New bacterium roughly the size, shape of an eyelash smashes size record

The bacteria, <em>Ca. Thiomargarita magnifica</em>, discovered in the French Caribbean mangroves is a member of the genus <em>Thiomargarita</em>.

Enlarge / The bacteria, Ca. Thiomargarita magnifica, discovered in the French Caribbean mangroves is a member of the genus Thiomargarita. (credit: Tomas Tyml)

Clinging to sunken debris in shallow, marine mangrove forests in the French Caribbean, tiny thread-like organisms—perfectly visible to the naked eye—have earned the title of the largest bacteria ever known.

Measuring around a centimeter long, they are roughly the size and shape of a human eyelash, batting away the competition at 5,000 times the size of garden-variety bacteria and 50 times the size of bacteria previously considered giant. In human terms, this is akin to coming across a person as tall as Mount Everest.

Olivier Gros, a biologist at the University of the Antilles, discovered the prokaryotes in 2009, noticing them gently swaying in the sulfur-rich waters among the mangroves in the Guadeloupe archipelago. The bacteria clung to the leaves, branches, oyster shells, and bottles that sunk into the tropical swamp, Gros said in a press briefing.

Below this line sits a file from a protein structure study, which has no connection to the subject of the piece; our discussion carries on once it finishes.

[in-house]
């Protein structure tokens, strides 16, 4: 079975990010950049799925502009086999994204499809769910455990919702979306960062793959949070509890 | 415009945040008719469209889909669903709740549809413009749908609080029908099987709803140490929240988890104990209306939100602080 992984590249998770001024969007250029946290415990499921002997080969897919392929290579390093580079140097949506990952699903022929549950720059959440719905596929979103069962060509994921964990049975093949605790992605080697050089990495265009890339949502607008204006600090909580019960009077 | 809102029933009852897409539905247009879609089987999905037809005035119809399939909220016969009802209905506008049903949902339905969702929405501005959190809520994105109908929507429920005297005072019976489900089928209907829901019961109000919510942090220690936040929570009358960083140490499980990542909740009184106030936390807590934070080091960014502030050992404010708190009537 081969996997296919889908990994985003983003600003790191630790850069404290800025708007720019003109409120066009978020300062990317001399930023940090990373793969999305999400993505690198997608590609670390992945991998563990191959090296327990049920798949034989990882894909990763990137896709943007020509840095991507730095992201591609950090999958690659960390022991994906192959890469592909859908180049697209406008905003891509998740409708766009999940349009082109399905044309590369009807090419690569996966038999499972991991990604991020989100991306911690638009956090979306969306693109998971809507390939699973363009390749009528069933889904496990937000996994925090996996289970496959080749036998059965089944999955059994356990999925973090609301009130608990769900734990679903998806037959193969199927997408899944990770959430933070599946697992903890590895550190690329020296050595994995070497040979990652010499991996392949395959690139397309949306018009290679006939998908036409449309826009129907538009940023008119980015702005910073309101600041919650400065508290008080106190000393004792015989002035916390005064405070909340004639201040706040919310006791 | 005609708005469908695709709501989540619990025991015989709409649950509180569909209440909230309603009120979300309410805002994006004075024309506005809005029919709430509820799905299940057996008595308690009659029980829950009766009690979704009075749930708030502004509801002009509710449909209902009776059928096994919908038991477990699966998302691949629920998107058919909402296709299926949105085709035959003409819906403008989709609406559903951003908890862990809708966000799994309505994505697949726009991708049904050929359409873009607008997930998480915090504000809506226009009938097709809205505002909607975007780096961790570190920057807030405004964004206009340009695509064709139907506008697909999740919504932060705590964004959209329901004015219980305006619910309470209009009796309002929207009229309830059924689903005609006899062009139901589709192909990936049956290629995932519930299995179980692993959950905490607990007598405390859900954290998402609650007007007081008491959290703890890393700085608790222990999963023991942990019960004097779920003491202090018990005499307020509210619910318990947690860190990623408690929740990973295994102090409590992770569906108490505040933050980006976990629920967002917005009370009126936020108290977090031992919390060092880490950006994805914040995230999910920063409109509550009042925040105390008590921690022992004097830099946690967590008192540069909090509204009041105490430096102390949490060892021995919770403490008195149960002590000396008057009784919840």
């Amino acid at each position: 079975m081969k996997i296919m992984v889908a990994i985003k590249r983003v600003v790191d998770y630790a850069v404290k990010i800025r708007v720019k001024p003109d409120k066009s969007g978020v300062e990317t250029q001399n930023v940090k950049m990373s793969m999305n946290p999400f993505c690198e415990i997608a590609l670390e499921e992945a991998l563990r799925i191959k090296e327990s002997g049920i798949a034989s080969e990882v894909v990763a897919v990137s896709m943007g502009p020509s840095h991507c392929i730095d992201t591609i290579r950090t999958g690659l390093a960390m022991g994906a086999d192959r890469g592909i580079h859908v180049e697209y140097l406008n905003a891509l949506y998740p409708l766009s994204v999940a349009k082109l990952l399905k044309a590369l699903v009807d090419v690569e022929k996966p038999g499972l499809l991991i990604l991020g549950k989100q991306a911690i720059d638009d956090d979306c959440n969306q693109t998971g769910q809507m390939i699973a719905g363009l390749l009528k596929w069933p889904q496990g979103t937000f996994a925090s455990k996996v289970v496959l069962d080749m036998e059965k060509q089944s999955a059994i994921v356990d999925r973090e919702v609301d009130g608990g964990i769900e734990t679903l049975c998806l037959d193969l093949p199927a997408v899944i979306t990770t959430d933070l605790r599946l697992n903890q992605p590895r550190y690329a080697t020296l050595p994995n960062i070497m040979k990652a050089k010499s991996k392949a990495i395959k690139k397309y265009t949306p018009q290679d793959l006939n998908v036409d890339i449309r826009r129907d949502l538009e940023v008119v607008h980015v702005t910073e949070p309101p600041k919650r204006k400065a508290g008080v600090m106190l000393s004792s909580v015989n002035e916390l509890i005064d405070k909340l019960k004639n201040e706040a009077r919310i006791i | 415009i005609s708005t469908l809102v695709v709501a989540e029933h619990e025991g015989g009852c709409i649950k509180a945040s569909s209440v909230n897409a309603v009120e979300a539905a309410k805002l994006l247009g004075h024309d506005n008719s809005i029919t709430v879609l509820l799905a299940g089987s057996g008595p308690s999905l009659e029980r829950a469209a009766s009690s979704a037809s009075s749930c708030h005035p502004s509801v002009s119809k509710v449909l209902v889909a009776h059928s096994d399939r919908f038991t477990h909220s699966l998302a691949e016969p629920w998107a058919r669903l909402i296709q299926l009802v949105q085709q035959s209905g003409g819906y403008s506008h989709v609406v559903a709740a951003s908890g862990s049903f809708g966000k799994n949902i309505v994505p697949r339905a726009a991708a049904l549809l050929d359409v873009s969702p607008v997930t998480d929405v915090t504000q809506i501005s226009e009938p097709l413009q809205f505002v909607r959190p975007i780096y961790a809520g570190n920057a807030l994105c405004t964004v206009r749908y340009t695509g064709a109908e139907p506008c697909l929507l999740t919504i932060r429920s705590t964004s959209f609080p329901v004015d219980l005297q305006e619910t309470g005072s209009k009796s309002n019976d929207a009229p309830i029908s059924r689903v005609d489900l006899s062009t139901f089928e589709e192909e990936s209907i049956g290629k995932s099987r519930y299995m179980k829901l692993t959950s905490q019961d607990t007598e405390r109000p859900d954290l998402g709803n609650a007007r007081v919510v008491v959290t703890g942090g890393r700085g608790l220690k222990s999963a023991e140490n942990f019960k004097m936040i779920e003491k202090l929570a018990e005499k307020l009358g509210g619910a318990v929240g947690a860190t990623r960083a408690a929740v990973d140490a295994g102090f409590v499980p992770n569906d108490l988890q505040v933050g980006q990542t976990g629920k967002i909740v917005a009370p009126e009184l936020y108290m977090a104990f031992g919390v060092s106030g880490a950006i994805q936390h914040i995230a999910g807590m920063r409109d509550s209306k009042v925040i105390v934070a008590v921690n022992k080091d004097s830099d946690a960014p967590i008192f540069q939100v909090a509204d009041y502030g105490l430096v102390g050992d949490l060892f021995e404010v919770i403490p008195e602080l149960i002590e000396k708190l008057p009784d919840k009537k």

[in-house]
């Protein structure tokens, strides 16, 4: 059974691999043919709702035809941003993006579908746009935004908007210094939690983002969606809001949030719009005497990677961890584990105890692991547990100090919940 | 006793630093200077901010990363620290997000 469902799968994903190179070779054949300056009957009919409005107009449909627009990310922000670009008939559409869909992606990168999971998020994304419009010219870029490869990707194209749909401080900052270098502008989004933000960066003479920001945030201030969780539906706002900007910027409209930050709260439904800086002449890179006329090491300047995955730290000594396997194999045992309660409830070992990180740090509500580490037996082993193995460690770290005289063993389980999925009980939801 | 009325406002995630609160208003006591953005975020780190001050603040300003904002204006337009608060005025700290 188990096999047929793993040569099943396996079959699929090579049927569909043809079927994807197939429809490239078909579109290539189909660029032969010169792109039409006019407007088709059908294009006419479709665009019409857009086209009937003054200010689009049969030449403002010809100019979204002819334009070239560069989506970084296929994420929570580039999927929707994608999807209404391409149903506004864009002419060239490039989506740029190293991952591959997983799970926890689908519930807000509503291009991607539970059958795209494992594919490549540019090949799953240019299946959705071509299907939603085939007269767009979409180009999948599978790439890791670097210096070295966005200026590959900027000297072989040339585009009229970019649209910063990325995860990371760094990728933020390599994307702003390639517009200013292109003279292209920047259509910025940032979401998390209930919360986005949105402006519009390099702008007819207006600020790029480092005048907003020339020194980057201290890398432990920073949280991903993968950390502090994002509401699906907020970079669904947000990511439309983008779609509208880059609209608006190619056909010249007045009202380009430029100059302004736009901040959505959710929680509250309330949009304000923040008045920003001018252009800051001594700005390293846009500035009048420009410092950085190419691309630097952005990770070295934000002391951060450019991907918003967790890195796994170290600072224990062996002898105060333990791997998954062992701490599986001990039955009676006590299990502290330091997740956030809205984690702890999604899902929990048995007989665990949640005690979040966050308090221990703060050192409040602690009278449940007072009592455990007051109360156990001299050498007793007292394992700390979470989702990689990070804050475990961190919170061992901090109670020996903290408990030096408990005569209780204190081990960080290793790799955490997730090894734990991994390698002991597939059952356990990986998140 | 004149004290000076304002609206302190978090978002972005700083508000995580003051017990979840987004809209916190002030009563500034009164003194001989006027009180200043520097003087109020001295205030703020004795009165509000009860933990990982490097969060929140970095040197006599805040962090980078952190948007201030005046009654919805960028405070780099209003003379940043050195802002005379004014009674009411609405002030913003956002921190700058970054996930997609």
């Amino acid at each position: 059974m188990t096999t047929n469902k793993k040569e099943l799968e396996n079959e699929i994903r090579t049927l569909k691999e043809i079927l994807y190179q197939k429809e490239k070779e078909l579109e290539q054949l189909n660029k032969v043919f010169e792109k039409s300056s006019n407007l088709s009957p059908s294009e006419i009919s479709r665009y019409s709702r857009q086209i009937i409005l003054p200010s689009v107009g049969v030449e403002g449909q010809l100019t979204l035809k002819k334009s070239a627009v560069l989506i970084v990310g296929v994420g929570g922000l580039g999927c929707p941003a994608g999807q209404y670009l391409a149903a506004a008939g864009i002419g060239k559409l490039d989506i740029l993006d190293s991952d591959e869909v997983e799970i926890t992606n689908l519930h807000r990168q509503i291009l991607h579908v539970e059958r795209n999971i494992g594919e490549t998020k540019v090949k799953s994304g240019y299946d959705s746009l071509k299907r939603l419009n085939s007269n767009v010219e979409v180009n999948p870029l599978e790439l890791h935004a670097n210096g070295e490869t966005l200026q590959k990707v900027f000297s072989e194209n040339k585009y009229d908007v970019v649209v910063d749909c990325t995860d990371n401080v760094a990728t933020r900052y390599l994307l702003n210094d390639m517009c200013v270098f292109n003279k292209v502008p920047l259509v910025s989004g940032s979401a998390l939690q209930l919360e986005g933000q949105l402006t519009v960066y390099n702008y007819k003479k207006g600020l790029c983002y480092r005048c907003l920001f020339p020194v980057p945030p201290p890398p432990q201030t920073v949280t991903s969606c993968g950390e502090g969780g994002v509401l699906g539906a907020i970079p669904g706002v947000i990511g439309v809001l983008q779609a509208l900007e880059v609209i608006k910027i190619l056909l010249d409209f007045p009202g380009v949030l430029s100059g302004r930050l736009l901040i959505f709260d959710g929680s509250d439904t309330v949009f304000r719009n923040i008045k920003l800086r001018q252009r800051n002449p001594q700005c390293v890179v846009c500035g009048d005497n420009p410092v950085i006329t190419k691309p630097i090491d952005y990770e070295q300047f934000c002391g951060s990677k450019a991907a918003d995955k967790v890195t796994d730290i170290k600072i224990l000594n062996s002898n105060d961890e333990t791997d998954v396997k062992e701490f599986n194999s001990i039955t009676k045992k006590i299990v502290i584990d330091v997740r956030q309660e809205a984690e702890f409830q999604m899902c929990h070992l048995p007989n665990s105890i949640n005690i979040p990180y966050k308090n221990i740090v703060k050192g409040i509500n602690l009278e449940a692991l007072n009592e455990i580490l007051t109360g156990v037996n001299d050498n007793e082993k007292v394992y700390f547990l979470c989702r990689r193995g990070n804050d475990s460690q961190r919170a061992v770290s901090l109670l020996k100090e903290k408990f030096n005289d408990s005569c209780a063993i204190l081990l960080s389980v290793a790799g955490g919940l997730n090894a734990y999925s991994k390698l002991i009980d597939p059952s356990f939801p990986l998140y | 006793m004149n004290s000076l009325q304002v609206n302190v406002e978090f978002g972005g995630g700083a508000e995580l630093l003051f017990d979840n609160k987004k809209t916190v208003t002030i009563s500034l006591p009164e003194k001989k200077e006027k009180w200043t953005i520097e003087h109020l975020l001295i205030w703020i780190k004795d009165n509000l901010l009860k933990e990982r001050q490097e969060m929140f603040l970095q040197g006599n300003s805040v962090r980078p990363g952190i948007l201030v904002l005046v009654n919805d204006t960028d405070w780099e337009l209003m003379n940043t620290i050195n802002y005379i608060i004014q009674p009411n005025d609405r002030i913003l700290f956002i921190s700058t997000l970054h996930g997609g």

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#bacteria, #biology, #microbiology, #science

Scientists Discover the Largest Bacteria Ever Seen

Researchers found bacterial cells so large they are easily visible to the naked eye, challenging ideas about how large microbes can get.

#bacteria, #guadeloupe, #microbiology, #research, #science-journal, #your-feed-science

How Bad Are the Germs in Public Restrooms, Really?

Communal bathrooms can harbor plenty of pathogens, but simple precautions will help keep them at bay.

#bacteria, #bathrooms-and-toilets, #content-type-service, #feces, #hygiene-and-cleanliness, #methicillin-resistant-staphylococcus-aureus, #norovirus, #salmonella-bacteria, #skin, #staphylococcus-aureus

What Really Caused the Baby Formula Shortage

The recent shutdown of one of the largest production plants in the United States has sent families scrambling to find essential food for their children.